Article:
4. Haslach, H.W.Jr., Wind Energy: A Resource for a Human Mission to Mars, Journal of the British Interplanetary Society, 1989, 42, 171–178.

  5. Sullivan, R.J., Threshold-of-motion wind friction speeds at the mars pathfinder landing site, Lunar and Planetary Science XXXIII, 2002, 2022.

  6. Greeley, R. and Iversen, J.D., Wind as a Geological Process: On Earth, Mars, Venus and Titan, Cambridge University Press, 1987.

  7. Paraschivoiu, I., Wind Turbine Design: With Emphasis on Darrieus Concept, Polytechnic international press. Canada, 2002, 42, 377–378.

  8. Saeed, F., Paraschivoiu, I., Trifu, O., Hess, M., Gabrys, C., An inverse airfoil design method for low-speed straight-bladed Darrieus-type VAWT applications, The Proceedings of the 7th World Wind  Energy Conference 2008, Kingston, Ontario, Canada, 2008.

  9. Basha, W.A., Ghaly, W.S., Drag prediction in transitional flow over airfoils, Journal of Aircraft, 2007, 44, 824–832.

  10. Cebeci, T. and Smith, A.M.O., CS Method for Turbulent Boundary Layers, Analysis of Turbulent Boundary Layers. 1st ed., Academic Press, New York, 1974.

  11. Cebeci, T., Two-Dimensional Incompressible Flows: Transition Method, Engineering Approach to the Calculations of Aerodynamics Flow. 1st ed., Springer, New York, 1999.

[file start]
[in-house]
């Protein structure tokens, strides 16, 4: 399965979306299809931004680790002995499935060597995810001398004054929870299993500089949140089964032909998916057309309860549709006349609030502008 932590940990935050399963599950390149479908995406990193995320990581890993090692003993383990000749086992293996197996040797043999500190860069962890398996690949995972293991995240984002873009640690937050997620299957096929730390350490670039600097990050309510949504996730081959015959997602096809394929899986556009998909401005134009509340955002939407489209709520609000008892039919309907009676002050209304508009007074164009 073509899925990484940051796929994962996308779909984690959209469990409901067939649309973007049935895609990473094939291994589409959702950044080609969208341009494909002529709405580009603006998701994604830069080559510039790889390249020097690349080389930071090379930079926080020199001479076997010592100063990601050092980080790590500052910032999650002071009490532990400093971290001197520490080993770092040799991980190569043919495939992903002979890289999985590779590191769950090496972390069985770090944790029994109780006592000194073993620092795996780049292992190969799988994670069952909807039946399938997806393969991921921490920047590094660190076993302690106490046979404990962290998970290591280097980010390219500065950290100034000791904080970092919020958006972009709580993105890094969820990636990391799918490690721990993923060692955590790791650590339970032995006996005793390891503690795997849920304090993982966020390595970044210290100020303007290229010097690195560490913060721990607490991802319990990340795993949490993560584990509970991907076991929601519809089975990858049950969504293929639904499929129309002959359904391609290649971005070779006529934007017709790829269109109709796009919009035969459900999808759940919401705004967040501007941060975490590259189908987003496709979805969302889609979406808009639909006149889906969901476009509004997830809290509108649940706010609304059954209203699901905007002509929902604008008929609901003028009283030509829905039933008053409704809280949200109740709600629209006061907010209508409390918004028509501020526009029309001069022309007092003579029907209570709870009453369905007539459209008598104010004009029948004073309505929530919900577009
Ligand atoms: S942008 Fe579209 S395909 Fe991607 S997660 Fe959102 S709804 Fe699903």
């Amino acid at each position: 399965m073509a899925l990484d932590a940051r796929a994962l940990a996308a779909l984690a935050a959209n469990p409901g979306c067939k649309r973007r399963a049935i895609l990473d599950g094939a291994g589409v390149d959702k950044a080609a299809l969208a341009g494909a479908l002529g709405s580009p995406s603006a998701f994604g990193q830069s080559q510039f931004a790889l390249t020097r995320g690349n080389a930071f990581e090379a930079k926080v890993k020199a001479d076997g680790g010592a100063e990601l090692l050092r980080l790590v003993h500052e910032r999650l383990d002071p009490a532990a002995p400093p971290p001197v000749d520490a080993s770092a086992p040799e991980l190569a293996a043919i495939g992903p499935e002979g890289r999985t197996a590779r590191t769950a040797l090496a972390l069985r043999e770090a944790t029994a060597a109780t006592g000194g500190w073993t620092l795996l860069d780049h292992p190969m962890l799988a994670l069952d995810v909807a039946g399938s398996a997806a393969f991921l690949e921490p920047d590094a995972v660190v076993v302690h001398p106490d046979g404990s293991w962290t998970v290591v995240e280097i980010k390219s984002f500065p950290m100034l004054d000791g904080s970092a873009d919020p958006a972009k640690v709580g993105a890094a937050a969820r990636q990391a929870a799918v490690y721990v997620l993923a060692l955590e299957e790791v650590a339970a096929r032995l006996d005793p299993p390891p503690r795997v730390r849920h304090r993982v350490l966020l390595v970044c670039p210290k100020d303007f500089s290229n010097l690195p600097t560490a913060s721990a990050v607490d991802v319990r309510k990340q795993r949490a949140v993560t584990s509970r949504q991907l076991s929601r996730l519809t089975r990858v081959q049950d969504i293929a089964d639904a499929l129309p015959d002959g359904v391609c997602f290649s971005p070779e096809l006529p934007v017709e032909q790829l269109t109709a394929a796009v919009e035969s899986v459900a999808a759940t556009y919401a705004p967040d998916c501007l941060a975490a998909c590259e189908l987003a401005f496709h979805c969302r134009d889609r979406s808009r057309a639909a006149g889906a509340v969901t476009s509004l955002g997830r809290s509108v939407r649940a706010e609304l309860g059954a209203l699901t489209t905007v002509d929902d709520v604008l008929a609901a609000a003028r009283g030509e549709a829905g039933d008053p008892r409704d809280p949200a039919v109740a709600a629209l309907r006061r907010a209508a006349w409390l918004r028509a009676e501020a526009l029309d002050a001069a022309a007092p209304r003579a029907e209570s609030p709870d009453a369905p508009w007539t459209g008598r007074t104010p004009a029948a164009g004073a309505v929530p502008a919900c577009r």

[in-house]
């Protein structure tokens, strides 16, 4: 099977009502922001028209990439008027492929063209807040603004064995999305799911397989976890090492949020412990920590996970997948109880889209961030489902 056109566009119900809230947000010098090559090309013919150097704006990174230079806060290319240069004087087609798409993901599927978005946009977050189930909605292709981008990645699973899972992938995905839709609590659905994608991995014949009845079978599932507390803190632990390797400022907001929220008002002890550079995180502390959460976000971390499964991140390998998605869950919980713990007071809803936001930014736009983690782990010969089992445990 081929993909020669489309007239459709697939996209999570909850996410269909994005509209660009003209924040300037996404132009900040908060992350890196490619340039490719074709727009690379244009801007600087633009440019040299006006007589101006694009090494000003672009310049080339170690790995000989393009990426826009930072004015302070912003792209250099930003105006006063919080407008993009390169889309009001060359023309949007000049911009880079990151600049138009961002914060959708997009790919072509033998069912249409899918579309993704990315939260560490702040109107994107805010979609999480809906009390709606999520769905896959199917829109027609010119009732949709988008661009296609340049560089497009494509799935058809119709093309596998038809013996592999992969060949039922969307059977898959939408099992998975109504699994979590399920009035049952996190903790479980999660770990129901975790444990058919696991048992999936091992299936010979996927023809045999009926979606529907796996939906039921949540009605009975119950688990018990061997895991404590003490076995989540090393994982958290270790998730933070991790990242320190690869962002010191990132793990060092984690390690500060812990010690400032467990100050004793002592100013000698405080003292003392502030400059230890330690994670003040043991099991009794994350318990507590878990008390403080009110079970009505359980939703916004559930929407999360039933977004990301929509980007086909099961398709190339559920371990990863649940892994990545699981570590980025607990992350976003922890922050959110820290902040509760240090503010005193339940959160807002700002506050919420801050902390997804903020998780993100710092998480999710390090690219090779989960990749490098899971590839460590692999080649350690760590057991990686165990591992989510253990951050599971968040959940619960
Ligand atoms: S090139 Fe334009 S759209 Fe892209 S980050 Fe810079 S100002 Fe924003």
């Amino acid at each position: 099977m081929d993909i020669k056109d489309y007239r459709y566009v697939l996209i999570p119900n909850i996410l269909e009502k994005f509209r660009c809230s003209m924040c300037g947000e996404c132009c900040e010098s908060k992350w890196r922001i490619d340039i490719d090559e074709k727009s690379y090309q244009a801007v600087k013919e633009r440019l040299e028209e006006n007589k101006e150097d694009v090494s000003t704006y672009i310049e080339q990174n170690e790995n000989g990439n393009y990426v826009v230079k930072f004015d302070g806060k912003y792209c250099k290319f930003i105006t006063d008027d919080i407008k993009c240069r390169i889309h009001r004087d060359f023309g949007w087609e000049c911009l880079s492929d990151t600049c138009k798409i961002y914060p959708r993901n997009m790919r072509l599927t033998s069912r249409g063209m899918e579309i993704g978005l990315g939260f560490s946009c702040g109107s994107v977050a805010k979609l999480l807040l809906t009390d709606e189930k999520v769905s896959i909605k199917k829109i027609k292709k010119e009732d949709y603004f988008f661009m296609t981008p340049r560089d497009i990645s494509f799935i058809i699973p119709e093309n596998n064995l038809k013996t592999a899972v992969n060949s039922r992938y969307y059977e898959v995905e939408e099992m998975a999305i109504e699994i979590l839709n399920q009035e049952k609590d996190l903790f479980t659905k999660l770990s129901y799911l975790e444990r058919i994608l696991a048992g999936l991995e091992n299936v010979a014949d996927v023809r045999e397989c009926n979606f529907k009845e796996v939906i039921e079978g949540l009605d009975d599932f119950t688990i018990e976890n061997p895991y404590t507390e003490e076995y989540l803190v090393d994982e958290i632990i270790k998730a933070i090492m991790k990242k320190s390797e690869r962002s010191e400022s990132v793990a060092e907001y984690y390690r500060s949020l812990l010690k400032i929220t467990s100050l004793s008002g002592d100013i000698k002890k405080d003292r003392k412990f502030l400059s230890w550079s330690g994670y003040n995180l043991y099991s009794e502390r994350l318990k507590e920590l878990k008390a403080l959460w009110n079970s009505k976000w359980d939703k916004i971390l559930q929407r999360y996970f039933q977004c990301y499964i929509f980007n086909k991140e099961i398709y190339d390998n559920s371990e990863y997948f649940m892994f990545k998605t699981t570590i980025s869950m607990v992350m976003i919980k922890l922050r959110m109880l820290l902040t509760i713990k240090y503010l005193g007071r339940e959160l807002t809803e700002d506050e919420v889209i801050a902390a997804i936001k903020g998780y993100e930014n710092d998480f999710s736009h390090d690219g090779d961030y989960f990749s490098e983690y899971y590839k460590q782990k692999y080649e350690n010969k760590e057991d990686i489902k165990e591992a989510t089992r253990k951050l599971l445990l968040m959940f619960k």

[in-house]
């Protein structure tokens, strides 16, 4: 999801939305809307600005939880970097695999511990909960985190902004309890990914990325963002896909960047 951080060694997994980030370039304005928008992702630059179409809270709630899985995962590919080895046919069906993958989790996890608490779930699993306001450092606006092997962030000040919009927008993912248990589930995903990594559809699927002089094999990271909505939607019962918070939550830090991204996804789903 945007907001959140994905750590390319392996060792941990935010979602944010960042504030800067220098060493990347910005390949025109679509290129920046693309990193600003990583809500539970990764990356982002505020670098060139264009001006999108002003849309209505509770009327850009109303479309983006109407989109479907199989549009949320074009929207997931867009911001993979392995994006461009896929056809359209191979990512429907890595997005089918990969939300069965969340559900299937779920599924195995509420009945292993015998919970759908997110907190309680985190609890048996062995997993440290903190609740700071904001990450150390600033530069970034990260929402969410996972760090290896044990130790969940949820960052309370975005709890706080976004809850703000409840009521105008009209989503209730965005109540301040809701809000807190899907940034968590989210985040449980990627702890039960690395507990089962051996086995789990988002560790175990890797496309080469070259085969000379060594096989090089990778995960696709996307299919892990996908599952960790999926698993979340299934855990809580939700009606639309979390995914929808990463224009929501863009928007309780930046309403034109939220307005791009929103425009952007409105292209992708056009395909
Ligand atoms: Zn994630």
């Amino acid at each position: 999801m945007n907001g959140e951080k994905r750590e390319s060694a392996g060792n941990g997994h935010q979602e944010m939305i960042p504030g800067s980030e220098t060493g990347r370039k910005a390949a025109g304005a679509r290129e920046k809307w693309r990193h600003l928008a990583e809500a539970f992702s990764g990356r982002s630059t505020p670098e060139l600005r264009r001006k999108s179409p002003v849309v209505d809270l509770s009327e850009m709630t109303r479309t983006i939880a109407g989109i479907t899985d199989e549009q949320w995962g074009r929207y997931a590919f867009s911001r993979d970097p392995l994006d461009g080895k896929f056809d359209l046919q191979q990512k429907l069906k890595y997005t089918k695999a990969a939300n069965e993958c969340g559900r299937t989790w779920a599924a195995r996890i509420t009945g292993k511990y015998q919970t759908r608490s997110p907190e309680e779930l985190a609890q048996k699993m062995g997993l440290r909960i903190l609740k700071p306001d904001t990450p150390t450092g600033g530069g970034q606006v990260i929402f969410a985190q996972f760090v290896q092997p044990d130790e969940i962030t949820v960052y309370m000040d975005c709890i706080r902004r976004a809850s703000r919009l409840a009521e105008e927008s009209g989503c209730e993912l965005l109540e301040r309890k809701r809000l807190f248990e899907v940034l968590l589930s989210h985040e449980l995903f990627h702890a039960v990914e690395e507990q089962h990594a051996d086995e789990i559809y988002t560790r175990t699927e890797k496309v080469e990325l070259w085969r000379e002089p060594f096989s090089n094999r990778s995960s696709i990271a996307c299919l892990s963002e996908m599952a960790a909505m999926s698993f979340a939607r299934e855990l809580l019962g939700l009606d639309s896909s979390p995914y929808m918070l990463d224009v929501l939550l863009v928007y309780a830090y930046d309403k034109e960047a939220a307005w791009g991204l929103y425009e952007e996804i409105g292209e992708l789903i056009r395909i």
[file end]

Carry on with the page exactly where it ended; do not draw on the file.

12. Pawsey, N.C.K., Development and evaluation of passive variable-pitch vertical-axis wind turbines, Ph.D. thesis, The University of New South Wales, Sydney, Australia, 2002.

  13. Basha, W.A., Accurate drag prediction for transitional external flow over airfoils, M.Sc. Thesis, Concordia University, Montreal, Canada, 2006.

  14. Sheldahl, R.E. and Klimas, P.C., Aerodynamics characteristics of seven symmetrical airfoil sections through 180-degree angle of attack for use in aerodynamic analysis of vertical axis wind turbines, Report number SAND80-2114, 1981.

  15. Alam, M.M., Zhou, Y., Yang, H.X., The Ultra-low Reynolds number airfoil wake. Exps Fluids, 2010, 48, 81–103.

  16. Wahl, M., Designing an H-rotor type wind turbine for operation on Amundsen-Scott south-pole station. UPTEC ES07 030, Sweden, 2007.

  17. Solum, A., Deglaire, P., Eriksson, S., Stålberg, M., Leijon, M. and Bernhoff, H., Design of a 12kW vertical axis wind turbine equipped with a direct driven PM synchronous generator, in EWEC 2006 – European Wind Energy Conference & Exhibition, Athens, 2006.

  18. Deglaire, P., Eriksson, S., Kjellin, J., Leijon, M. and Bernhoff, H., Design of a 12kW vertical axis wind turbine equipped with a direct driven PM synchronous generator, in EWEC 2007 – European Wind Energy Conference & Exhibition, Milan, 2007.

  19. Mays, I.D. and Morgan, C.A., The 500KW VAWT Demonstration project, in EWEC 1989 – European Wind Energy Conference & Exhibition, 1989.

  20. Angell, R.K., Musgrove, P.J. and Galbraith RAMcD., Collected data for tests on a NACA 0018 airfoil, Report 8817, University of Glasgow, Department of Aerodynamics Fluid Mechanics, 1988, 3.